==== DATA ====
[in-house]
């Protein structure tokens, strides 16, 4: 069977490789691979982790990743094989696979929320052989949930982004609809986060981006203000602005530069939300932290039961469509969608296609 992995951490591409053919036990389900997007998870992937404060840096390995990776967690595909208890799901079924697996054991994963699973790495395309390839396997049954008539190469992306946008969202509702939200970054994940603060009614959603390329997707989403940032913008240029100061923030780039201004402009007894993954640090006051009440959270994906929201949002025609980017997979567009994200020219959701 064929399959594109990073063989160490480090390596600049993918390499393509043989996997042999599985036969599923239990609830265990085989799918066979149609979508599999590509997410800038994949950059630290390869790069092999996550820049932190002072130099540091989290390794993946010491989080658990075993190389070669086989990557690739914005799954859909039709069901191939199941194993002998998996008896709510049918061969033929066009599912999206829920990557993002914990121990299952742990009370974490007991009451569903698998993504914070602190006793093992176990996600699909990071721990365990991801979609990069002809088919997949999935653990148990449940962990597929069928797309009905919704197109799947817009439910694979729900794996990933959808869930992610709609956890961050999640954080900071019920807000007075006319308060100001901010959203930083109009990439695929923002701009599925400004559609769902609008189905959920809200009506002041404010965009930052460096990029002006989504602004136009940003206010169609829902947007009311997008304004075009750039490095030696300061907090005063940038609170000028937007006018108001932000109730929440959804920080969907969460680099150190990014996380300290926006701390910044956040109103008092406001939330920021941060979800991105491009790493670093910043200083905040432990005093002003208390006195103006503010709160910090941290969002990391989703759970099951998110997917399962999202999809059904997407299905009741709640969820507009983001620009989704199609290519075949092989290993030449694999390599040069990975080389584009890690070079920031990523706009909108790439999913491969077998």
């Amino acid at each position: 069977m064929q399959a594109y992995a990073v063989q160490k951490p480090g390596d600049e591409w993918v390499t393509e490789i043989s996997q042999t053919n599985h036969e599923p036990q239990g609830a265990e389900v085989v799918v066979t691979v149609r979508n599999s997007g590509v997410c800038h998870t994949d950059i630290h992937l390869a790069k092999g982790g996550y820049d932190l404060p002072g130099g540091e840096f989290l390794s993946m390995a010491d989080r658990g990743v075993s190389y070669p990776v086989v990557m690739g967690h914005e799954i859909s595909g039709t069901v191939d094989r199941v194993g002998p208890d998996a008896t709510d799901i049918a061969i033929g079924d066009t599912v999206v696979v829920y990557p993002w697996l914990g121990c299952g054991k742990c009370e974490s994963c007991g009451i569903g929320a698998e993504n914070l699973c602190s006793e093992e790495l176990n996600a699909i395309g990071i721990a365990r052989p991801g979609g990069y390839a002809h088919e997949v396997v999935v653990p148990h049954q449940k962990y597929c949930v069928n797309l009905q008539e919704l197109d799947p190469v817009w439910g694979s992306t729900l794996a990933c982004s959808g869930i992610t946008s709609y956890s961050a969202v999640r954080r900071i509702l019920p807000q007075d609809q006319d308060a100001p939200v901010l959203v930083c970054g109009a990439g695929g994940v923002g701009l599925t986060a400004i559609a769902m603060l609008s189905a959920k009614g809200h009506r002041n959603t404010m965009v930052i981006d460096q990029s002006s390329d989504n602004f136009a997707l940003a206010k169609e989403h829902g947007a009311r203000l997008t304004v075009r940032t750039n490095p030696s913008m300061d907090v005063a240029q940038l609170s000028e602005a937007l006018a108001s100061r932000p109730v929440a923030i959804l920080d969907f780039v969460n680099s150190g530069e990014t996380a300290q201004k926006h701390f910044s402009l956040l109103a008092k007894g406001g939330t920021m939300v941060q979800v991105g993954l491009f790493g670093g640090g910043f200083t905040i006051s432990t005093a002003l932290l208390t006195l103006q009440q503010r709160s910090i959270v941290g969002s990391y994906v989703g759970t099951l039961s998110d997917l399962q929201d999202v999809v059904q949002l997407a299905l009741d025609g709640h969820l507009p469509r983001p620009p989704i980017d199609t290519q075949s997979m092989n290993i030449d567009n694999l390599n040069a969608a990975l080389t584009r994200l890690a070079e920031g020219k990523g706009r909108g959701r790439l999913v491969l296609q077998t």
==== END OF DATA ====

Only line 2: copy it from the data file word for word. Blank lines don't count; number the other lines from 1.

């Protein structure tokens, strides 16, 4: 069977490789691979982790990743094989696979929320052989949930982004609809986060981006203000602005530069939300932290039961469509969608296609 992995951490591409053919036990389900997007998870992937404060840096390995990776967690595909208890799901079924697996054991994963699973790495395309390839396997049954008539190469992306946008969202509702939200970054994940603060009614959603390329997707989403940032913008240029100061923030780039201004402009007894993954640090006051009440959270994906929201949002025609980017997979567009994200020219959701 064929399959594109990073063989160490480090390596600049993918390499393509043989996997042999599985036969599923239990609830265990085989799918066979149609979508599999590509997410800038994949950059630290390869790069092999996550820049932190002072130099540091989290390794993946010491989080658990075993190389070669086989990557690739914005799954859909039709069901191939199941194993002998998996008896709510049918061969033929066009599912999206829920990557993002914990121990299952742990009370974490007991009451569903698998993504914070602190006793093992176990996600699909990071721990365990991801979609990069002809088919997949999935653990148990449940962990597929069928797309009905919704197109799947817009439910694979729900794996990933959808869930992610709609956890961050999640954080900071019920807000007075006319308060100001901010959203930083109009990439695929923002701009599925400004559609769902609008189905959920809200009506002041404010965009930052460096990029002006989504602004136009940003206010169609829902947007009311997008304004075009750039490095030696300061907090005063940038609170000028937007006018108001932000109730929440959804920080969907969460680099150190990014996380300290926006701390910044956040109103008092406001939330920021941060979800991105491009790493670093910043200083905040432990005093002003208390006195103006503010709160910090941290969002990391989703759970099951998110997917399962999202999809059904997407299905009741709640969820507009983001620009989704199609290519075949092989290993030449694999390599040069990975080389584009890690070079920031990523706009909108790439999913491969077998």